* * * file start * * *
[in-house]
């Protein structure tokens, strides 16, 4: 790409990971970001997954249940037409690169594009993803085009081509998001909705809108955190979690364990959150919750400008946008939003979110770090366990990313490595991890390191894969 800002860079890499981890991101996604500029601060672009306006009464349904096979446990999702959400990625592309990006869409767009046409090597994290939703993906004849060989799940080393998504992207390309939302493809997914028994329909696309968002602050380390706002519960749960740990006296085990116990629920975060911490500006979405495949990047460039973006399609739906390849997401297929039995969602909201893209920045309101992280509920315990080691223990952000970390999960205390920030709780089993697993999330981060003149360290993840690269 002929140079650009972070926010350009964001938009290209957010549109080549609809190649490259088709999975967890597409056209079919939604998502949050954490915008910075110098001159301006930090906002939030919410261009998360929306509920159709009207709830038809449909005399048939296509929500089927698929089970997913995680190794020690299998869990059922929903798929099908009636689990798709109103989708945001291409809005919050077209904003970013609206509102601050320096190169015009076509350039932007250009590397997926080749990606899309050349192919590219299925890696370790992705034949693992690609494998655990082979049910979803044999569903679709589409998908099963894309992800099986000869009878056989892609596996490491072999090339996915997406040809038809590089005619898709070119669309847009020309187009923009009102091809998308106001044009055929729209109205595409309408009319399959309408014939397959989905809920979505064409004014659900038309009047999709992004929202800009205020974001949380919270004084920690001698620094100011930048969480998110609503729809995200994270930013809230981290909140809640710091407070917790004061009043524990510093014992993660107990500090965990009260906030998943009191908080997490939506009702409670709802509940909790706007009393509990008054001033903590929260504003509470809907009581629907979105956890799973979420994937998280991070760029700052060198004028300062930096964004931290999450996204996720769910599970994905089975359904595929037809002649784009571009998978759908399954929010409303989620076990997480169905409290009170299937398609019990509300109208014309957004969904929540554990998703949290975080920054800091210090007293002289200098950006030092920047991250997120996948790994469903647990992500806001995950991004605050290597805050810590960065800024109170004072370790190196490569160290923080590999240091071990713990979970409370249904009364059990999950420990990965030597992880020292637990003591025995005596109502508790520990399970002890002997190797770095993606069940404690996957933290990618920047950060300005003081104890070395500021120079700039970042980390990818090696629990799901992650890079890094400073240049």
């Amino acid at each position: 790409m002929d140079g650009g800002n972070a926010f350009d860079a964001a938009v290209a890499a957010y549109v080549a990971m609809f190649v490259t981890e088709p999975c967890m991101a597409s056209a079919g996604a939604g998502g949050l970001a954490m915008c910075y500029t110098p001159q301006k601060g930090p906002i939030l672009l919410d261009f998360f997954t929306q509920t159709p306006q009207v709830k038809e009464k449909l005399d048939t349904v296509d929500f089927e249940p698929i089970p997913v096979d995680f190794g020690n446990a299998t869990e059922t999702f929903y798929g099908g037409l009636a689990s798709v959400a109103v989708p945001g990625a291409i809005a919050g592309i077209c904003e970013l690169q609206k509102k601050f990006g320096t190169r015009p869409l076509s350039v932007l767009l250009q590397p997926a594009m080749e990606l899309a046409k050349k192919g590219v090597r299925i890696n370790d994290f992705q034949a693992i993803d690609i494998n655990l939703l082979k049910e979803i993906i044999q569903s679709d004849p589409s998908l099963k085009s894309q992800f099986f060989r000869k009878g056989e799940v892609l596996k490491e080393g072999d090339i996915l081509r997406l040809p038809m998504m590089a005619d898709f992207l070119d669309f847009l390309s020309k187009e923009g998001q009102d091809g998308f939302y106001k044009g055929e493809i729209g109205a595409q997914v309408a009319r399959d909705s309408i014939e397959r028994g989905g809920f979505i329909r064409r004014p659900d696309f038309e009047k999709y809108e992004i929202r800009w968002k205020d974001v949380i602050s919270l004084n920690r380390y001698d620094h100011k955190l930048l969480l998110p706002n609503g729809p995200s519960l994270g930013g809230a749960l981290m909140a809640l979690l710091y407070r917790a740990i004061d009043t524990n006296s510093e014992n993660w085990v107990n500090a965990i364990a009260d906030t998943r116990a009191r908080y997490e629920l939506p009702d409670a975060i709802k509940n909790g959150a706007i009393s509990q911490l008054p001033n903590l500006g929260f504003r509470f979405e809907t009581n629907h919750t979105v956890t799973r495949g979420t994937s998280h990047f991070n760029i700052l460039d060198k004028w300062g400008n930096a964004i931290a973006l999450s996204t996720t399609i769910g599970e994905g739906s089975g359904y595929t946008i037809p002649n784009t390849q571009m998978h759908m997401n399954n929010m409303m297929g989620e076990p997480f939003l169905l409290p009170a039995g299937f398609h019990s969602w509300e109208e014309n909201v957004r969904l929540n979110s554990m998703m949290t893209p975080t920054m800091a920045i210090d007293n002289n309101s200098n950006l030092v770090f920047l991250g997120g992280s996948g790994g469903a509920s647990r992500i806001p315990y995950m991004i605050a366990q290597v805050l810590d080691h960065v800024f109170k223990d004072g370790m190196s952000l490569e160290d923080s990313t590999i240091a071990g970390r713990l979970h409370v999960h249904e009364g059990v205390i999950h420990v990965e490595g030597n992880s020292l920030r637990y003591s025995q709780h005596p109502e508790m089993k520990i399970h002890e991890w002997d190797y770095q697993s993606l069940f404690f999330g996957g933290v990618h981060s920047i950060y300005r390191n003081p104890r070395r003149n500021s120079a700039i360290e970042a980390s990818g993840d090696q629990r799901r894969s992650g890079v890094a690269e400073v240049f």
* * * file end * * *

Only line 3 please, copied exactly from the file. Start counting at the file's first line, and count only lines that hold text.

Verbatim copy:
């Amino acid at each position: 790409m002929d140079g650009g800002n972070a926010f350009d860079a964001a938009v290209a890499a957010y549109v080549a990971m609809f190649v490259t981890e088709p999975c967890m991101a597409s056209a079919g996604a939604g998502g949050l970001a954490m915008c910075y500029t110098p001159q301006k601060g930090p906002i939030l672009l919410d261009f998360f997954t929306q509920t159709p306006q009207v709830k038809e009464k449909l005399d048939t349904v296509d929500f089927e249940p698929i089970p997913v096979d995680f190794g020690n446990a299998t869990e059922t999702f929903y798929g099908g037409l009636a689990s798709v959400a109103v989708p945001g990625a291409i809005a919050g592309i077209c904003e970013l690169q609206k509102k601050f990006g320096t190169r015009p869409l076509s350039v932007l767009l250009q590397p997926a594009m080749e990606l899309a046409k050349k192919g590219v090597r299925i890696n370790d994290f992705q034949a693992i993803d690609i494998n655990l939703l082979k049910e979803i993906i044999q569903s679709d004849p589409s998908l099963k085009s894309q992800f099986f060989r000869k009878g056989e799940v892609l596996k490491e080393g072999d090339i996915l081509r997406l040809p038809m998504m590089a005619d898709f992207l070119d669309f847009l390309s020309k187009e923009g998001q009102d091809g998308f939302y106001k044009g055929e493809i729209g109205a595409q997914v309408a009319r399959d909705s309408i014939e397959r028994g989905g809920f979505i329909r064409r004014p659900d696309f038309e009047k999709y809108e992004i929202r800009w968002k205020d974001v949380i602050s919270l004084n920690r380390y001698d620094h100011k955190l930048l969480l998110p706002n609503g729809p995200s519960l994270g930013g809230a749960l981290m909140a809640l979690l710091y407070r917790a740990i004061d009043t524990n006296s510093e014992n993660w085990v107990n500090a965990i364990a009260d906030t998943r116990a009191r908080y997490e629920l939506p009702d409670a975060i709802k509940n909790g959150a706007i009393s509990q911490l008054p001033n903590l500006g929260f504003r509470f979405e809907t009581n629907h919750t979105v956890t799973r495949g979420t994937s998280h990047f991070n760029i700052l460039d060198k004028w300062g400008n930096a964004i931290a973006l999450s996204t996720t399609i769910g599970e994905g739906s089975g359904y595929t946008i037809p002649n784009t390849q571009m998978h759908m997401n399954n929010m409303m297929g989620e076990p997480f939003l169905l409290p009170a039995g299937f398609h019990s969602w509300e109208e014309n909201v957004r969904l929540n979110s554990m998703m949290t893209p975080t920054m800091a920045i210090d007293n002289n309101s200098n950006l030092v770090f920047l991250g997120g992280s996948g790994g469903a509920s647990r992500i806001p315990y995950m991004i605050a366990q290597v805050l810590d080691h960065v800024f109170k223990d004072g370790m190196s952000l490569e160290d923080s990313t590999i240091a071990g970390r713990l979970h409370v999960h249904e009364g059990v205390i999950h420990v990965e490595g030597n992880s020292l920030r637990y003591s025995q709780h005596p109502e508790m089993k520990i399970h002890e991890w002997d190797y770095q697993s993606l069940f404690f999330g996957g933290v990618h981060s920047i950060y300005r390191n003081p104890r070395r003149n500021s120079a700039i360290e970042a980390s990818g993840d090696q629990r799901r894969s992650g890079v890094a690269e400073v240049f």